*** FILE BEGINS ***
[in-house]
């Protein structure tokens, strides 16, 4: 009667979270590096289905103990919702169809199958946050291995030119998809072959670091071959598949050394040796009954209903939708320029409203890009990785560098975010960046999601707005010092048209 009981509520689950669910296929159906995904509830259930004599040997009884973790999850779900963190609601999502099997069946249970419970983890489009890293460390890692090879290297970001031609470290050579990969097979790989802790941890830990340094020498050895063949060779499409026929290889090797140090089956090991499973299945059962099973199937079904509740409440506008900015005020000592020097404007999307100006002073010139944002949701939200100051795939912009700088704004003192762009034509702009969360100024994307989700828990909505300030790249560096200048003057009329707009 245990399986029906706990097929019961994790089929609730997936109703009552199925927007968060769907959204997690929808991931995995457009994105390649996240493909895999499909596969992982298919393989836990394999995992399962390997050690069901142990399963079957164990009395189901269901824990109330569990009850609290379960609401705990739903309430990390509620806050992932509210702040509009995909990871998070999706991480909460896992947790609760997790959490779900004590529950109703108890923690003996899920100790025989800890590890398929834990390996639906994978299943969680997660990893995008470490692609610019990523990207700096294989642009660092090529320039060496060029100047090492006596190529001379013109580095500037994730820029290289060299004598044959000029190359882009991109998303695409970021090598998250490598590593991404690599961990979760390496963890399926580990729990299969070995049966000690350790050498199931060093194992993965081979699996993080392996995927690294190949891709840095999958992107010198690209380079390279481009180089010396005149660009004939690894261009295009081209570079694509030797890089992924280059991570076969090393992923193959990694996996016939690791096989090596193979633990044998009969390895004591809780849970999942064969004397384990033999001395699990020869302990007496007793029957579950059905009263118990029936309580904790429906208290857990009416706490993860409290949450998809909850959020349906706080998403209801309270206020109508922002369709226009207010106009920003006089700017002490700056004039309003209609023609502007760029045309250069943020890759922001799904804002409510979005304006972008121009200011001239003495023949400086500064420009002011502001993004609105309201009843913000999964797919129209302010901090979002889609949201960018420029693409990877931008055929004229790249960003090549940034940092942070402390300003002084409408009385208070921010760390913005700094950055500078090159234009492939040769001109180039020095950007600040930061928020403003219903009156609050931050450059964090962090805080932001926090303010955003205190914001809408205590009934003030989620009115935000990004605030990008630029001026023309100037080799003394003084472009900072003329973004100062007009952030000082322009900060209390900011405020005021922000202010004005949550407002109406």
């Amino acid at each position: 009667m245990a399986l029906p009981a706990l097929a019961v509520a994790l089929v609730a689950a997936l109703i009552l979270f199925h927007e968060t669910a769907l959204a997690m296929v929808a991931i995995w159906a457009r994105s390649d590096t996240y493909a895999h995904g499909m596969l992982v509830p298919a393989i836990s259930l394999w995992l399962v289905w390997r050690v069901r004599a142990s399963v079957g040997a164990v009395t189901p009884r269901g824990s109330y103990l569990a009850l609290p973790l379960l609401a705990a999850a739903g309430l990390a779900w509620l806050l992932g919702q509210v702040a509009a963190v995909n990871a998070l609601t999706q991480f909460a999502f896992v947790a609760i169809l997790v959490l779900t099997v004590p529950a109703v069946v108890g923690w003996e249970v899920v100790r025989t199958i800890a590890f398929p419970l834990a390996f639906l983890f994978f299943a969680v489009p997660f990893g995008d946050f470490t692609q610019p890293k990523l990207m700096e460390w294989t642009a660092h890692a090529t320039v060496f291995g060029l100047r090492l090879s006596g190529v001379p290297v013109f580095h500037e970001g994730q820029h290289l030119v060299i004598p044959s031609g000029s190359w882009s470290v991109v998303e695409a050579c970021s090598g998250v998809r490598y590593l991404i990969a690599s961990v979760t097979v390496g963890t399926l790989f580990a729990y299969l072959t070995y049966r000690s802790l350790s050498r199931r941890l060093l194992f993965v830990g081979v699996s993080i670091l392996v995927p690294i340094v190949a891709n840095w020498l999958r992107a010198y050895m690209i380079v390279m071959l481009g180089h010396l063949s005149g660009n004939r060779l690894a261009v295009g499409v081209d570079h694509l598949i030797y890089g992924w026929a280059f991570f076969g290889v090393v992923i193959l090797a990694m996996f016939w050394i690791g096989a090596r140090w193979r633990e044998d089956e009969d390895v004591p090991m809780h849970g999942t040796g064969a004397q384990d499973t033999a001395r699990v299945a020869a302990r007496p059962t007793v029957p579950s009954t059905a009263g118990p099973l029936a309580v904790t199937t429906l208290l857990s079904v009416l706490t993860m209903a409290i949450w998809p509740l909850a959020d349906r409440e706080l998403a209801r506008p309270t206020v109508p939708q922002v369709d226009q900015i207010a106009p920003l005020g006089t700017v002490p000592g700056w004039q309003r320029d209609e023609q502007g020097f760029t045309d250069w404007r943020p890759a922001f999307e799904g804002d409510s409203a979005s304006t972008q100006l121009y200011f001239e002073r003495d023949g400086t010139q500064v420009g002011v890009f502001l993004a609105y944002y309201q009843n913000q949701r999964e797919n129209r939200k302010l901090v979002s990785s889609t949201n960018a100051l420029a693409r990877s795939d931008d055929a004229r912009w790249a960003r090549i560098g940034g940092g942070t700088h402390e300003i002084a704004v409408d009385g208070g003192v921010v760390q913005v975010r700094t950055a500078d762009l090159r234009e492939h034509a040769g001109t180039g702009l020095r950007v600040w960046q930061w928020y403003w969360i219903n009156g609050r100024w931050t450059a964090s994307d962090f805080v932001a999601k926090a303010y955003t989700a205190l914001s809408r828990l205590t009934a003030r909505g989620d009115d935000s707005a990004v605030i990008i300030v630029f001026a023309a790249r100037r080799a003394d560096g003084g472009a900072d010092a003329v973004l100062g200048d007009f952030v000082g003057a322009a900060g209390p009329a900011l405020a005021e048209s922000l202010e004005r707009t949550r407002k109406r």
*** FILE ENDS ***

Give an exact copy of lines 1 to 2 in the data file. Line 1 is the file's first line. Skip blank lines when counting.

[in-house]
């Protein structure tokens, strides 16, 4: 009667979270590096289905103990919702169809199958946050291995030119998809072959670091071959598949050394040796009954209903939708320029409203890009990785560098975010960046999601707005010092048209 009981509520689950669910296929159906995904509830259930004599040997009884973790999850779900963190609601999502099997069946249970419970983890489009890293460390890692090879290297970001031609470290050579990969097979790989802790941890830990340094020498050895063949060779499409026929290889090797140090089956090991499973299945059962099973199937079904509740409440506008900015005020000592020097404007999307100006002073010139944002949701939200100051795939912009700088704004003192762009034509702009969360100024994307989700828990909505300030790249560096200048003057009329707009 245990399986029906706990097929019961994790089929609730997936109703009552199925927007968060769907959204997690929808991931995995457009994105390649996240493909895999499909596969992982298919393989836990394999995992399962390997050690069901142990399963079957164990009395189901269901824990109330569990009850609290379960609401705990739903309430990390509620806050992932509210702040509009995909990871998070999706991480909460896992947790609760997790959490779900004590529950109703108890923690003996899920100790025989800890590890398929834990390996639906994978299943969680997660990893995008470490692609610019990523990207700096294989642009660092090529320039060496060029100047090492006596190529001379013109580095500037994730820029290289060299004598044959000029190359882009991109998303695409970021090598998250490598590593991404690599961990979760390496963890399926580990729990299969070995049966000690350790050498199931060093194992993965081979699996993080392996995927690294190949891709840095999958992107010198690209380079390279481009180089010396005149660009004939690894261009295009081209570079694509030797890089992924280059991570076969090393992923193959990694996996016939690791096989090596193979633990044998009969390895004591809780849970999942064969004397384990033999001395699990020869302990007496007793029957579950059905009263118990029936309580904790429906208290857990009416706490993860409290949450998809909850959020349906706080998403209801309270206020109508922002369709226009207010106009920003006089700017002490700056004039309003209609023609502007760029045309250069943020890759922001799904804002409510979005304006972008121009200011001239003495023949400086500064420009002011502001993004609105309201009843913000999964797919129209302010901090979002889609949201960018420029693409990877931008055929004229790249960003090549940034940092942070402390300003002084409408009385208070921010760390913005700094950055500078090159234009492939040769001109180039020095950007600040930061928020403003219903009156609050931050450059964090962090805080932001926090303010955003205190914001809408205590009934003030989620009115935000990004605030990008630029001026023309100037080799003394003084472009900072003329973004100062007009952030000082322009900060209390900011405020005021922000202010004005949550407002109406």